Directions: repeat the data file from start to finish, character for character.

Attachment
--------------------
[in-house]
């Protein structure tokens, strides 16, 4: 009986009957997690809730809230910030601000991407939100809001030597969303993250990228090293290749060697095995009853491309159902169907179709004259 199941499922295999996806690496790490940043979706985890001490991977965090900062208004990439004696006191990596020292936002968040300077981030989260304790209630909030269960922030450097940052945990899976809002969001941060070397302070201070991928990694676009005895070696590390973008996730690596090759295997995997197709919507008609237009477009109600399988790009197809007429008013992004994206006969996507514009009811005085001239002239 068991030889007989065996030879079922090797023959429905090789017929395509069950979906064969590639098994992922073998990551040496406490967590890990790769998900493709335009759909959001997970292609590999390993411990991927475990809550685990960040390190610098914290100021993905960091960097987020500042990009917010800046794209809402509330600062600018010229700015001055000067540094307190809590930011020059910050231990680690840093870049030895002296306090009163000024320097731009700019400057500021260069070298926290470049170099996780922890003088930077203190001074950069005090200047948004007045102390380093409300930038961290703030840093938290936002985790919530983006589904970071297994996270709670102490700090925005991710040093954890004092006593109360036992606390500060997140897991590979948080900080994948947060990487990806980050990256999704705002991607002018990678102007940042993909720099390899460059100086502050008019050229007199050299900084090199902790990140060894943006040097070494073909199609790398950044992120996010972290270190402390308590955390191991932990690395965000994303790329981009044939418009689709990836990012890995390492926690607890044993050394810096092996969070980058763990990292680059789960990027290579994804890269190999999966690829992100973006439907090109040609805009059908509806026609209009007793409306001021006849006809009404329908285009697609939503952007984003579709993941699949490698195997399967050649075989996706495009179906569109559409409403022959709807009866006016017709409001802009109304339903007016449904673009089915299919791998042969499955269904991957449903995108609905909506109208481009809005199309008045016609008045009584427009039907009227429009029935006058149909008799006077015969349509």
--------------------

[in-house]
């Protein structure tokens, strides 16, 4: 009986009957997690809730809230910030601000991407939100809001030597969303993250990228090293290749060697095995009853491309159902169907179709004259 199941499922295999996806690496790490940043979706985890001490991977965090900062208004990439004696006191990596020292936002968040300077981030989260304790209630909030269960922030450097940052945990899976809002969001941060070397302070201070991928990694676009005895070696590390973008996730690596090759295997995997197709919507008609237009477009109600399988790009197809007429008013992004994206006969996507514009009811005085001239002239 068991030889007989065996030879079922090797023959429905090789017929395509069950979906064969590639098994992922073998990551040496406490967590890990790769998900493709335009759909959001997970292609590999390993411990991927475990809550685990960040390190610098914290100021993905960091960097987020500042990009917010800046794209809402509330600062600018010229700015001055000067540094307190809590930011020059910050231990680690840093870049030895002296306090009163000024320097731009700019400057500021260069070298926290470049170099996780922890003088930077203190001074950069005090200047948004007045102390380093409300930038961290703030840093938290936002985790919530983006589904970071297994996270709670102490700090925005991710040093954890004092006593109360036992606390500060997140897991590979948080900080994948947060990487990806980050990256999704705002991607002018990678102007940042993909720099390899460059100086502050008019050229007199050299900084090199902790990140060894943006040097070494073909199609790398950044992120996010972290270190402390308590955390191991932990690395965000994303790329981009044939418009689709990836990012890995390492926690607890044993050394810096092996969070980058763990990292680059789960990027290579994804890269190999999966690829992100973006439907090109040609805009059908509806026609209009007793409306001021006849006809009404329908285009697609939503952007984003579709993941699949490698195997399967050649075989996706495009179906569109559409409403022959709807009866006016017709409001802009109304339903007016449904673009089915299919791998042969499955269904991957449903995108609905909506109208481009809005199309008045016609008045009584427009039907009227429009029935006058149909008799006077015969349509």